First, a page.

The Museum of Fine Arts in Boston used to have an ad campaign that hinted, "There's more to life than just Monet."
In a similar vein, this article in Red & Black on the CURO symposium reminded me that, while they are heavily engaged in everything from genetics to particle physics, UGA students conduct research in much more than just the hard sciences.
Brendan Boyle, a junior mass media arts and film studies major, presented his paper, “The New Western: Classical Genre Cinema in the 21st Century,” which won the Best Paper award in the Arts category.
He had never conducted research through CURO before, and this was his first CURO Symposium. But he wanted the chance to study what his classes didn’t offer.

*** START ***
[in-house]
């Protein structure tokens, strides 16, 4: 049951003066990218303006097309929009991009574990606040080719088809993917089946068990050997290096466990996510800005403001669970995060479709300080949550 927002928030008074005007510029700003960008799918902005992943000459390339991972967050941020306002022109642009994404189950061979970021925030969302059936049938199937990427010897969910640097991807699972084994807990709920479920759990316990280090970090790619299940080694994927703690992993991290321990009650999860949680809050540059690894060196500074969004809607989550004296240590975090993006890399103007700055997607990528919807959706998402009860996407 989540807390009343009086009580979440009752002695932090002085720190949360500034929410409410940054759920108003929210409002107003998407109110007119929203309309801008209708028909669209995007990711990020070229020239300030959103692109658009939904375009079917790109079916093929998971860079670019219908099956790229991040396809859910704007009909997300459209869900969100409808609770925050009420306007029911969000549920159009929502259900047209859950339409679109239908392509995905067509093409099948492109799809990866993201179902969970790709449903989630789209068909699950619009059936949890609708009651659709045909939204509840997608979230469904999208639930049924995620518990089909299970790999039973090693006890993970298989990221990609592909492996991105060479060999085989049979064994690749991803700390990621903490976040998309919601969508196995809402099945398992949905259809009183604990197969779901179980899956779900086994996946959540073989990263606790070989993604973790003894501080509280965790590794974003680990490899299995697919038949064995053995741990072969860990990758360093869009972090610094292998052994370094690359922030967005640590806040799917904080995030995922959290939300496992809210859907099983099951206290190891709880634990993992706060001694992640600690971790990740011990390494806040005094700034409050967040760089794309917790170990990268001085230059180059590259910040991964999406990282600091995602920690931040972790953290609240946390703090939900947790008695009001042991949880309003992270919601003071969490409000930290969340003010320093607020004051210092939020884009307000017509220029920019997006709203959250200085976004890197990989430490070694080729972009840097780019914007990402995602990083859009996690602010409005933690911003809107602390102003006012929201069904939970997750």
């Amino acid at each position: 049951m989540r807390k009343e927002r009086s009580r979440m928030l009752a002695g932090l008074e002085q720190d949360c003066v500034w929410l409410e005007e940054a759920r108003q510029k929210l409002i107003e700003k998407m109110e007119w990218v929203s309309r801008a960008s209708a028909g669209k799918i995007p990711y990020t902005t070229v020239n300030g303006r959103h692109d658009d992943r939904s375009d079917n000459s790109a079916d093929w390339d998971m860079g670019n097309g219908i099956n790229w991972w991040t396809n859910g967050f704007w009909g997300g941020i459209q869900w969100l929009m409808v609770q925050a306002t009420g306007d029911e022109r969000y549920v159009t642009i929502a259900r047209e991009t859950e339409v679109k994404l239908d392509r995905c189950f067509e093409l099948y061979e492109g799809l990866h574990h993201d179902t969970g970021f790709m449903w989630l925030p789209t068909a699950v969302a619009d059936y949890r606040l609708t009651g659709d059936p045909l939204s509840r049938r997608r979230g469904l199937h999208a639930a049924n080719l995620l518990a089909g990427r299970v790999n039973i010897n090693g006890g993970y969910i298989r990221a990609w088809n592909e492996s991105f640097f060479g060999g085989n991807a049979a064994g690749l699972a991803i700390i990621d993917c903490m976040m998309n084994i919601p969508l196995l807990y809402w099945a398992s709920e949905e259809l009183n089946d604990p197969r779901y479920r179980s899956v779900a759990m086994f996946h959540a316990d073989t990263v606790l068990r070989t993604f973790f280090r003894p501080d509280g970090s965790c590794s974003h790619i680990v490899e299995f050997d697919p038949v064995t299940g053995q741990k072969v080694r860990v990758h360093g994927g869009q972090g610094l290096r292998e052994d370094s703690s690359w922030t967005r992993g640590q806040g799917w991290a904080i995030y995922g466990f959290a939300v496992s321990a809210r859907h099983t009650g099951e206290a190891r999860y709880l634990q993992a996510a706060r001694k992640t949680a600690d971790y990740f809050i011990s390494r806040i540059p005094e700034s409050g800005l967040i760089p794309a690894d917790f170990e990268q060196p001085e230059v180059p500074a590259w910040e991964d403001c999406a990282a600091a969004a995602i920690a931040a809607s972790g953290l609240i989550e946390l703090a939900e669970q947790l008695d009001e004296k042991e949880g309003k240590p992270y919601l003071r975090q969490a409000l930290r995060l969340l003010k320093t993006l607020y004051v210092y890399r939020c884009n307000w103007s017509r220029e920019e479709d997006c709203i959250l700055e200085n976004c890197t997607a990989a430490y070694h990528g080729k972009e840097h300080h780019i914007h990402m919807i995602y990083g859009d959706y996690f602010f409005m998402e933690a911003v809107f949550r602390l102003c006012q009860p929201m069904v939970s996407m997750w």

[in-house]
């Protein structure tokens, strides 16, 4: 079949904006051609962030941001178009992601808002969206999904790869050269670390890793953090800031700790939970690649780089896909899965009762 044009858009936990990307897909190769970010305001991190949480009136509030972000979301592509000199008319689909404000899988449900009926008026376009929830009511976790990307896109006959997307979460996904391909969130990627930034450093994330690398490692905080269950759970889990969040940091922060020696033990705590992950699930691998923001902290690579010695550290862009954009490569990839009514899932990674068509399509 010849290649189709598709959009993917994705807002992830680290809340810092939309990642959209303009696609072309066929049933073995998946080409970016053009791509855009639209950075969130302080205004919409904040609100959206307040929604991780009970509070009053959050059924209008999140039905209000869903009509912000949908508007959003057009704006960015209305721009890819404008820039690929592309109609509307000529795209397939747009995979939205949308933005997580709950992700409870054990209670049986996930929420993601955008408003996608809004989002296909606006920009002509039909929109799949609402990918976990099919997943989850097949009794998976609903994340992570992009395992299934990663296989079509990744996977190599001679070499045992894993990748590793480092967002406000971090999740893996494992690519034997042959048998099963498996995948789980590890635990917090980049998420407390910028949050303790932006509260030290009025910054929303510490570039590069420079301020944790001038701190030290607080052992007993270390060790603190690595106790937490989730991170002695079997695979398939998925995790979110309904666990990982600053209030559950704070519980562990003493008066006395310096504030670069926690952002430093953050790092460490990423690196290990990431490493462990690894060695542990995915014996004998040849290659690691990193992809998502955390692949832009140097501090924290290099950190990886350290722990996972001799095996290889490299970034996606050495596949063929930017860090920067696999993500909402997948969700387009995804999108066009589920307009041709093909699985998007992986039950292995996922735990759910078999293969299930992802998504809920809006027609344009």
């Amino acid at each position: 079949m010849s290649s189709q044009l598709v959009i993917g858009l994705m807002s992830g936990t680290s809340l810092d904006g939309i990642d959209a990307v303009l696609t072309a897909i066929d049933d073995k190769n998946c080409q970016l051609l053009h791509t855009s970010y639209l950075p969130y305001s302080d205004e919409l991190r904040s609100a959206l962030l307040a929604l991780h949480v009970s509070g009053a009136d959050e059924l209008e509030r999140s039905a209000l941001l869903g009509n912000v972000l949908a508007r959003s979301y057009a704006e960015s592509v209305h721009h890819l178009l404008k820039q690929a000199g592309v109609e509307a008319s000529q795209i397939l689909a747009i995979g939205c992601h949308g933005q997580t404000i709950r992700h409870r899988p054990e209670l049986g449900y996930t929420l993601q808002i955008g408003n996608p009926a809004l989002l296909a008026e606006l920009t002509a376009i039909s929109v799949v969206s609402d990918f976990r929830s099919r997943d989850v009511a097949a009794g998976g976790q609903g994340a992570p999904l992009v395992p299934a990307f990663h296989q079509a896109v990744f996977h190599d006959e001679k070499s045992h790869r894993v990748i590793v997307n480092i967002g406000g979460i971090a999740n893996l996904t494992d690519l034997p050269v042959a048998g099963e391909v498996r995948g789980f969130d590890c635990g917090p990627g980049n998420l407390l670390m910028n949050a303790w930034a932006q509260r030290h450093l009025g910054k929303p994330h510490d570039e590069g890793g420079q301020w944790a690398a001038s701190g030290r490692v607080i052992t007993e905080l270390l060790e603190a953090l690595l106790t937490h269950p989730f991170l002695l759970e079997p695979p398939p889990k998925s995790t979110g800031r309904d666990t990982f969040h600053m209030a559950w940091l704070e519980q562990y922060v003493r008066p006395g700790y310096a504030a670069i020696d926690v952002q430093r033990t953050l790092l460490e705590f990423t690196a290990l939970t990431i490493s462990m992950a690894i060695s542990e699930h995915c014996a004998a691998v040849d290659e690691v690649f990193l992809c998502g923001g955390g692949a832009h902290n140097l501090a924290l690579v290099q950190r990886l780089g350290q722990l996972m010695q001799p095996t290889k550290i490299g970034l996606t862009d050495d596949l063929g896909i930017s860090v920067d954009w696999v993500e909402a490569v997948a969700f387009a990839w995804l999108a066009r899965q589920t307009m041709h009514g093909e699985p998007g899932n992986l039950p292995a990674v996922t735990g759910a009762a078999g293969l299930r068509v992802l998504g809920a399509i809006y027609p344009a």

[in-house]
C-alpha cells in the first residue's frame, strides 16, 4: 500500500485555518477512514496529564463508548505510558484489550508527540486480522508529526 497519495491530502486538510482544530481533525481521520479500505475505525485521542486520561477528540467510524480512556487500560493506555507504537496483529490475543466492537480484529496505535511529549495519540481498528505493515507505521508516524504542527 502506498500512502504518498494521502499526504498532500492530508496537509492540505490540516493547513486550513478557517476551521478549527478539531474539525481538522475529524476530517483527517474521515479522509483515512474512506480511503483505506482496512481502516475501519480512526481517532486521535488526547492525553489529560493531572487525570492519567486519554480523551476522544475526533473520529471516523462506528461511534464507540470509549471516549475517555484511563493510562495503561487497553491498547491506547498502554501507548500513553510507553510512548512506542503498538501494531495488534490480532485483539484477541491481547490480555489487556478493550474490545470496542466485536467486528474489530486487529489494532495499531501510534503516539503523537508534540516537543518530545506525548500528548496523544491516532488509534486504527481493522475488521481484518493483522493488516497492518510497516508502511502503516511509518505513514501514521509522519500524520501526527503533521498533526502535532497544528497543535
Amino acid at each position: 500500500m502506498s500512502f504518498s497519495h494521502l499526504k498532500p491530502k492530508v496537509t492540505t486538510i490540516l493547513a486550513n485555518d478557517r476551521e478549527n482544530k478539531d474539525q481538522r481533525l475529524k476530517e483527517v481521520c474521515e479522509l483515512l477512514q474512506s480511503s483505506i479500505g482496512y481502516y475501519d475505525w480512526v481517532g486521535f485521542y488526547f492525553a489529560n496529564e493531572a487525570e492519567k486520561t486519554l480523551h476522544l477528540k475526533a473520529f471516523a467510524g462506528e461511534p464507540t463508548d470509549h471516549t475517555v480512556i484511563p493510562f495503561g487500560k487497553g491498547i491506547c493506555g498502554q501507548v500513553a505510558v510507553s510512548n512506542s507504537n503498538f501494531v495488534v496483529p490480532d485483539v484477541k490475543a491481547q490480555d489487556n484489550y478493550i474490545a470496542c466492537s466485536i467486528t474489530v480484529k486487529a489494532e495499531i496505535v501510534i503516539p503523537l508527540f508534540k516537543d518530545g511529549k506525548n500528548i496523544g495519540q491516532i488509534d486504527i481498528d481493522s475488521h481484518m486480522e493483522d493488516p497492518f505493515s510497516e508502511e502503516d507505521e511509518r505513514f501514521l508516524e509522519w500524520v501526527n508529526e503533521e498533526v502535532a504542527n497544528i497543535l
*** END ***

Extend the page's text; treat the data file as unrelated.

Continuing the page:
“I wanted to study westerns, basically, and I didn’t want to wait for an elective on it,” he said. “I wanted to do a lot of reading about it, and I wanted to produce something that would be worth reading and publishing. And I got to do that, which is great.”
Boyle defies the common misconception that CURO is only for hard science majors.
Matt Jordan, CURO program coordinator, said only about half of the 193 abstracts presented at the symposium were related to hard science.
“There’s a real range, a real diversity of research,” Jordan said. “It gives the students the opportunity to see that research is not about the sciences alone. It’s about the social sciences, it’s about humanities, and it’s also about arts.”
Of course, both Monet and the hard sciences remain absolutely essential in every respect.
Image: "Regatta at Argenteuil", Claude Monet 1874, oil on canvas 60 x 100 cm, Musée d Orsay, Paris.